Email scandal grows after Foley comes out
A republican email sex scandal has taken a new turn after Mark Foley who resigned from the US Congress last week amid reports that he sent inappropriate messages to teenage congressional pages revealed he is gay.
His revelation has brought House Republican leaders into the spotlight amid claims that some knew about his sexual orientation but refused to investigate so not to sound bigoted.
Some members of the gay community have blamed the saga on the fact that Mr Foley has spent so long in the closet, The Associated Press reports.
Democrat Barney Frank, Congress’s first openly gay man, told the news agency, “It’s a terrible place to be, and it’s got to be worse if you’re a Republican.”
In 1996 a gay newspaper outed Mr Foley but he refused to talk about his sexuality at the time and again in 2003.
Mr Foley, a six-term state representative and chairman of the House caucus on missing and exploited children resigned after ABC News reported he sent messages to current and former underage pages with references to sexual acts and genitalia.
According to Reuters, Mr Foley apparently sent some ‘overly-friendly’ e-mails in August 2005 to a former page who was 16 years old at the time. More recently, Foley has been accused of sending sexually explicit instant messages to House pages.
Republican leaders are under fire to give an explanation for how much they knew about Foley’s behaviour and when they were first aware of the e-mails.
House Republican leaders have been under pressure since then to explain what they knew about Foley’s behaviour and when they knew it.
House Speaker Dennis Hastert, has asked for a federal investigation, stating that no party leaders had seen the e-mails before they were released by ABC News, according to the Orlando Sentinel.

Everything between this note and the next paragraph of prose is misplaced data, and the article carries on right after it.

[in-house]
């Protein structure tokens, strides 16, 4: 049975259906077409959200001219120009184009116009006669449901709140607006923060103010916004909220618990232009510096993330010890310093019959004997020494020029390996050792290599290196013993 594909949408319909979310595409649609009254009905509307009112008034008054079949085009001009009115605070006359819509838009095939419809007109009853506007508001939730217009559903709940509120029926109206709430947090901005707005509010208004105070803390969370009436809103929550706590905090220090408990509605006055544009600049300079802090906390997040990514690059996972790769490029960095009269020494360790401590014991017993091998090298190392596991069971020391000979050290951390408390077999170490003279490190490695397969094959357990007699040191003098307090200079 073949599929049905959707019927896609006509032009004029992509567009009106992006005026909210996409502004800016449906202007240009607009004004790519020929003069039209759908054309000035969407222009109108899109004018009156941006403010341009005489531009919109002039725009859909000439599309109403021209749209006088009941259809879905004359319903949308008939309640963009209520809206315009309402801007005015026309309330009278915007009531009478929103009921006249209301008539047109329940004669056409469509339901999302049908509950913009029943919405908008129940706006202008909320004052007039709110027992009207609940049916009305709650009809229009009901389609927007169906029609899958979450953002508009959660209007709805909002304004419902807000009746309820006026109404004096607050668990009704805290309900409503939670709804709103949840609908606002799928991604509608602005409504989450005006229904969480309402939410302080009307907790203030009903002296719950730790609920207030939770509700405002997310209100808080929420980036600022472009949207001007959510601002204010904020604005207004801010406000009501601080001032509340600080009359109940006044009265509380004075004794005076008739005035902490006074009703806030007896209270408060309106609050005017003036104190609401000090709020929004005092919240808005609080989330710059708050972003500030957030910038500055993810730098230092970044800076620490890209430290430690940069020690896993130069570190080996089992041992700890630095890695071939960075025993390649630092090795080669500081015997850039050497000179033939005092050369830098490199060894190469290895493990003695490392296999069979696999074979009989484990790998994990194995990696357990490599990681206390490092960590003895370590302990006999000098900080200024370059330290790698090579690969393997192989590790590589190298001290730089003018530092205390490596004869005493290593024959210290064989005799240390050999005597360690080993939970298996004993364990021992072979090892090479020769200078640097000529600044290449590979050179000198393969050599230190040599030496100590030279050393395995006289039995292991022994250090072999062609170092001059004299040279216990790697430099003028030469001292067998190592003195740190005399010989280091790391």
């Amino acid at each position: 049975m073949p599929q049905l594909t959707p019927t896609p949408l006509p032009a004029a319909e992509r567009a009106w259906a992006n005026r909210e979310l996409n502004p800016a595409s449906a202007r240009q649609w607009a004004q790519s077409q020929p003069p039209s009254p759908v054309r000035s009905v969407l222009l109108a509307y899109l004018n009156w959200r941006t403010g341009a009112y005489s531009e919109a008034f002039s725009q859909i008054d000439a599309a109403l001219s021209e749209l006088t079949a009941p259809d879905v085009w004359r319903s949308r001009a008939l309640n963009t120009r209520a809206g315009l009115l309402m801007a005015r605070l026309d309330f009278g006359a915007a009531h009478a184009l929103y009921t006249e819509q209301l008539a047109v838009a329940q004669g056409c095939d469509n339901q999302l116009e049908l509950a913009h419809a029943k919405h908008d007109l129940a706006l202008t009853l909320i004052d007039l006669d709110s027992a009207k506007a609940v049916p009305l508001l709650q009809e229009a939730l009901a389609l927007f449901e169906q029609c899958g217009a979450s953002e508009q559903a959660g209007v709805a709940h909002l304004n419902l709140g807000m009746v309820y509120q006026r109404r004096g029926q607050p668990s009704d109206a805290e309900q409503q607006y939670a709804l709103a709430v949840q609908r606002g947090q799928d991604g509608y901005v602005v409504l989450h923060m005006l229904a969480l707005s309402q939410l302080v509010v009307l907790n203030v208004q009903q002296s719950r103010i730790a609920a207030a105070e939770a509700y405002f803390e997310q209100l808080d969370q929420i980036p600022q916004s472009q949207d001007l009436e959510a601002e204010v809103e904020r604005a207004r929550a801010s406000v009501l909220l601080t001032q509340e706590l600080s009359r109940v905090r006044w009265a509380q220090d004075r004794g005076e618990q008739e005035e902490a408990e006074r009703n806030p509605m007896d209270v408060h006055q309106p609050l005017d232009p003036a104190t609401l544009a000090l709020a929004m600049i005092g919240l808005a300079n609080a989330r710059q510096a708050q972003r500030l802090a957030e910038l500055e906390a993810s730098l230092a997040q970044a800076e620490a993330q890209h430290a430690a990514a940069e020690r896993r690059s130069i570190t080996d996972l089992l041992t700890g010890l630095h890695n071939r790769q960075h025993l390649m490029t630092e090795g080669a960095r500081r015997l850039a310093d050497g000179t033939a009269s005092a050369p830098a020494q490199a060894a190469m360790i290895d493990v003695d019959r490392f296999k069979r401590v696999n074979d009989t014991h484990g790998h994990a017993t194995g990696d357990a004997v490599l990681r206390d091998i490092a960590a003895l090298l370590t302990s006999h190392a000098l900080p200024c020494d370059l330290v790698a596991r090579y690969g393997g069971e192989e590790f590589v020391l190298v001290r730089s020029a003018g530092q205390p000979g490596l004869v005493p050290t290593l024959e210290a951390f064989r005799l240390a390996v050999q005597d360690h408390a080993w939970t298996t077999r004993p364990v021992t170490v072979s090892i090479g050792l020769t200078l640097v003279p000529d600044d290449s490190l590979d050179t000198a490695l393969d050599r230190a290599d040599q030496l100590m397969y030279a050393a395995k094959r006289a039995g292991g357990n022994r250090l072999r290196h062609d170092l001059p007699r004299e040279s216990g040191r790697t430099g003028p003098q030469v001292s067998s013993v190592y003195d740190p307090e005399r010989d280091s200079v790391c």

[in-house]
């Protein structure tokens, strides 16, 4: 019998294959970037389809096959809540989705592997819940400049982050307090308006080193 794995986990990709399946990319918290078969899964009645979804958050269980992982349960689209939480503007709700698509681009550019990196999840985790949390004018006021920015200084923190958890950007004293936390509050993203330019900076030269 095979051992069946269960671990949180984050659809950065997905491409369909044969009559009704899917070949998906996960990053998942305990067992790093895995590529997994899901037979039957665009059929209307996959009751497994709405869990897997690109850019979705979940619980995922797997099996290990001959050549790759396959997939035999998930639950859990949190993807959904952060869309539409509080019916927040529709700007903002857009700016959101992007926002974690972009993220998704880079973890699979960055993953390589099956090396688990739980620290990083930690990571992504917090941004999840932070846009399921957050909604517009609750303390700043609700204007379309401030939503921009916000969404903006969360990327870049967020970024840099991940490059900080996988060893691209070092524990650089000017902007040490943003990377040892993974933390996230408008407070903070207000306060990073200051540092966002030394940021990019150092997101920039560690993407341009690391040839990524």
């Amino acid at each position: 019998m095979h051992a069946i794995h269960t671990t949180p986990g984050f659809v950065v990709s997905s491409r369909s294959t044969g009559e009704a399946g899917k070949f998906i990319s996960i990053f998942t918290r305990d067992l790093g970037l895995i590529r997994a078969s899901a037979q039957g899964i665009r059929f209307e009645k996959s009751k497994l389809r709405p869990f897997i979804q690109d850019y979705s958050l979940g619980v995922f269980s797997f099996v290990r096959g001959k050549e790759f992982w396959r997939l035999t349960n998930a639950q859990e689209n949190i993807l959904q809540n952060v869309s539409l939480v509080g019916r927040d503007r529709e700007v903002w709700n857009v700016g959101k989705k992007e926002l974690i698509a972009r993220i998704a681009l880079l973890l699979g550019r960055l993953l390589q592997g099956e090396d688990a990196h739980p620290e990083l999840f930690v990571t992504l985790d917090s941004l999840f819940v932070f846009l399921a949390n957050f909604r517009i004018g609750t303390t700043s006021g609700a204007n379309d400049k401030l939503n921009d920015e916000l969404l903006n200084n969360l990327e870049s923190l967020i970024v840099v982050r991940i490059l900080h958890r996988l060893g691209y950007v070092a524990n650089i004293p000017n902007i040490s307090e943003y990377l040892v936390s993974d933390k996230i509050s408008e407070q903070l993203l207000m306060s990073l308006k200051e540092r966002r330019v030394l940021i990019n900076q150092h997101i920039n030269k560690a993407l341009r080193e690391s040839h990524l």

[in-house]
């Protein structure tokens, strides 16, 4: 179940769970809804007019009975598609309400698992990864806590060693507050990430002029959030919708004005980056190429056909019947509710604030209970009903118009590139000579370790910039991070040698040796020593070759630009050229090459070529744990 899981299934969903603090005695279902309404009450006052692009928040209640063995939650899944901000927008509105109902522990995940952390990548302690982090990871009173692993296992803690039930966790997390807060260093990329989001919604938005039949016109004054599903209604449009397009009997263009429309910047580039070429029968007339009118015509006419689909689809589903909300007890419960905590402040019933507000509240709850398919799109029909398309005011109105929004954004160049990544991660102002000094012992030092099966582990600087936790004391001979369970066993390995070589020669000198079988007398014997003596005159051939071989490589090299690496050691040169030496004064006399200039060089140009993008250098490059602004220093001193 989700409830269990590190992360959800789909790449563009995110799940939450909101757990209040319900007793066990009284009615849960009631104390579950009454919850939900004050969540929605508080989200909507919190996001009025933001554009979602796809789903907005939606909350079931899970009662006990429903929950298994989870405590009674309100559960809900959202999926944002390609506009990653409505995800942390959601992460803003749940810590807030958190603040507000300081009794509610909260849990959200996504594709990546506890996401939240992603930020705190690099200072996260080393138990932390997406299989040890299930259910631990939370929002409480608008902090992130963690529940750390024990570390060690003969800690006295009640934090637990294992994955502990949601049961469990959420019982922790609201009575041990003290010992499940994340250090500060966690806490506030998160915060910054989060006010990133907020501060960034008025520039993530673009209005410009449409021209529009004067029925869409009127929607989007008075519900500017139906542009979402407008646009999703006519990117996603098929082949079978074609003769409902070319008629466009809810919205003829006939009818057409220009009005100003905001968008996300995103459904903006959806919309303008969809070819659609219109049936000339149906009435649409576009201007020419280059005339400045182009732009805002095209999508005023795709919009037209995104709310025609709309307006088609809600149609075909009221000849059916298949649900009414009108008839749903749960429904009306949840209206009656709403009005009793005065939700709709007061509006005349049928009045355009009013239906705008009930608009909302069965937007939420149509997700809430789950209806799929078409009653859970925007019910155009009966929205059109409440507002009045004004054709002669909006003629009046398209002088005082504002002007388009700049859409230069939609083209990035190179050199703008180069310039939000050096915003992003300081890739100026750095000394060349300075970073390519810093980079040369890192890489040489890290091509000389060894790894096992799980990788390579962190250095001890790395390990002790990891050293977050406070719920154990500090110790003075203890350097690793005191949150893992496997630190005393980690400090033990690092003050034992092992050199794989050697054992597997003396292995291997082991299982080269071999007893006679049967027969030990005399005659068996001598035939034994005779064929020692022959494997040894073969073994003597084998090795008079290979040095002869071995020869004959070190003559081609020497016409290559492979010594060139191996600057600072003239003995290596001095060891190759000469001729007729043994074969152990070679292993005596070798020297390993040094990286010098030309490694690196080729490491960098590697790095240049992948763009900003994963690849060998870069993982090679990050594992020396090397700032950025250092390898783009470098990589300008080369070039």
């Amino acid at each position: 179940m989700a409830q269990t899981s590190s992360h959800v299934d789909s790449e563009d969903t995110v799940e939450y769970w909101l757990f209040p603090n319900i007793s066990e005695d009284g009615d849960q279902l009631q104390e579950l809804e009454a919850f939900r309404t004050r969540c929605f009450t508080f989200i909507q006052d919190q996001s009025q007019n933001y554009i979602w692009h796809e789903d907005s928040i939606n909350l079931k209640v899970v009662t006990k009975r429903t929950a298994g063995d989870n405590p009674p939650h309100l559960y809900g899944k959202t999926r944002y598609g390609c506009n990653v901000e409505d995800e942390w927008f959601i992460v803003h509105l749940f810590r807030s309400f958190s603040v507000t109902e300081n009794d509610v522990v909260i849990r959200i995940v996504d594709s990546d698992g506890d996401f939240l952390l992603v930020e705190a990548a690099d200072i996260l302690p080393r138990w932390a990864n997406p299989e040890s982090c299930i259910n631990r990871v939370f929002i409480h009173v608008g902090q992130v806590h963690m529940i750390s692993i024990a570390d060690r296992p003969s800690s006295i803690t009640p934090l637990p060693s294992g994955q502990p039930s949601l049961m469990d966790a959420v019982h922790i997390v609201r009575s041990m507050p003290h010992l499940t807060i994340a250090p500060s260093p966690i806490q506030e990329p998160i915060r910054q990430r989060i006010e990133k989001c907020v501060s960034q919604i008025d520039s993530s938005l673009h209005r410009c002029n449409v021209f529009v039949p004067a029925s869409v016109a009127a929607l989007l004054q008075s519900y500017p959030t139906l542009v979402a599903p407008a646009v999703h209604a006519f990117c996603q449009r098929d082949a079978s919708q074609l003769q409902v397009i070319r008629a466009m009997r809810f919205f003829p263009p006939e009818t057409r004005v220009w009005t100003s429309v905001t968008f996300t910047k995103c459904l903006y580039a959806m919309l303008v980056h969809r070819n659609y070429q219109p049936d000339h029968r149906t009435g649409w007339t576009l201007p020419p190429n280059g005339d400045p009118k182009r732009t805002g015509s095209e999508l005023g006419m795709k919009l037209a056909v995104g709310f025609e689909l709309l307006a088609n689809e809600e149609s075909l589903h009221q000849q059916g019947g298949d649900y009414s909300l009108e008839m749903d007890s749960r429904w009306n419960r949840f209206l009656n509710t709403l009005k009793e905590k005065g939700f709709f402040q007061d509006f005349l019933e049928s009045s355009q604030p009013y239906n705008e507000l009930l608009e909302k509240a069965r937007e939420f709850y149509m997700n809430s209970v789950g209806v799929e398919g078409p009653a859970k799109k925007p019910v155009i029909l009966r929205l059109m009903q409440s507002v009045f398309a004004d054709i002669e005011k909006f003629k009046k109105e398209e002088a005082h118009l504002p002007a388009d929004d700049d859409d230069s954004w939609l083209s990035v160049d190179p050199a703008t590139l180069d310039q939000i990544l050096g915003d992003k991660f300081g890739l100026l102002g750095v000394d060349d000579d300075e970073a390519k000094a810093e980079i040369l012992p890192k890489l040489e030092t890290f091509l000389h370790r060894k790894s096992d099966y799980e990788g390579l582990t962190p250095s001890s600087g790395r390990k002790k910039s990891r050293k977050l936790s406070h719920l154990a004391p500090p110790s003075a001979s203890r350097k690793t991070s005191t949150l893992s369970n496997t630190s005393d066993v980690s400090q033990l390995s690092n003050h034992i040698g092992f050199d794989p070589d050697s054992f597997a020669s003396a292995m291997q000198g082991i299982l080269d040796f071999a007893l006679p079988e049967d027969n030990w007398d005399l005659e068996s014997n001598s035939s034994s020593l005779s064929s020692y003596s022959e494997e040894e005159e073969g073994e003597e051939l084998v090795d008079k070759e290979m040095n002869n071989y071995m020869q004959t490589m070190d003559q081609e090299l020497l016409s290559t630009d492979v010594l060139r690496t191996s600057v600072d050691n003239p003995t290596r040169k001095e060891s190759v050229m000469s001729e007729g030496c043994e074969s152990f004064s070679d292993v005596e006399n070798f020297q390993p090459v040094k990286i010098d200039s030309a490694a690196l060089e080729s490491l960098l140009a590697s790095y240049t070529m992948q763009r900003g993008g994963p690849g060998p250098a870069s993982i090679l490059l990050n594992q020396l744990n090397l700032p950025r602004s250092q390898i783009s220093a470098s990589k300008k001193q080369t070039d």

A spokesman for Mr Foley told CNN the congressman acknowledged he had an e-mail exchange with the former page but flatly denied that it was anything inappropriate.
“I have delivered a letter to the Speaker of the House informing him of my decision to resign from the US House of Representatives,” Mr Foley said.
“I am deeply sorry and I apologise for letting down my family and the people of Florida I have had the privilege to represent.”
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Gay rights groups expressed outrage this week over the ‘gay spin’ they say the Republican leadership has put on the scandal, emphasising that the ex-congressman’s actions had nothing to do with sexual orientation.
“It is completely unacceptable, regardless of party or sexual orientation, for an adult to engage in this kind of behaviour with a minor,” said Joe Solomonese, president of the Human Rights Campaign, the nation’s largest gay, lesbian, bisexual and transgender political organisation.
“The American people deserve leaders who confront problems and take responsibility, not leaders who excuse their corruption by trying to pin it on others.”
Political commentators claim the issue may affect Republican results in Congress elections next month.
US President George W Bush has expressed disgust at the scandal, he said: “I was dismayed and shocked to learn about Congressman Foley’s unacceptable behaviour.
“I was disgusted by the revelation, and disappointed that he would violate the trust of the citizens who placed him in office.”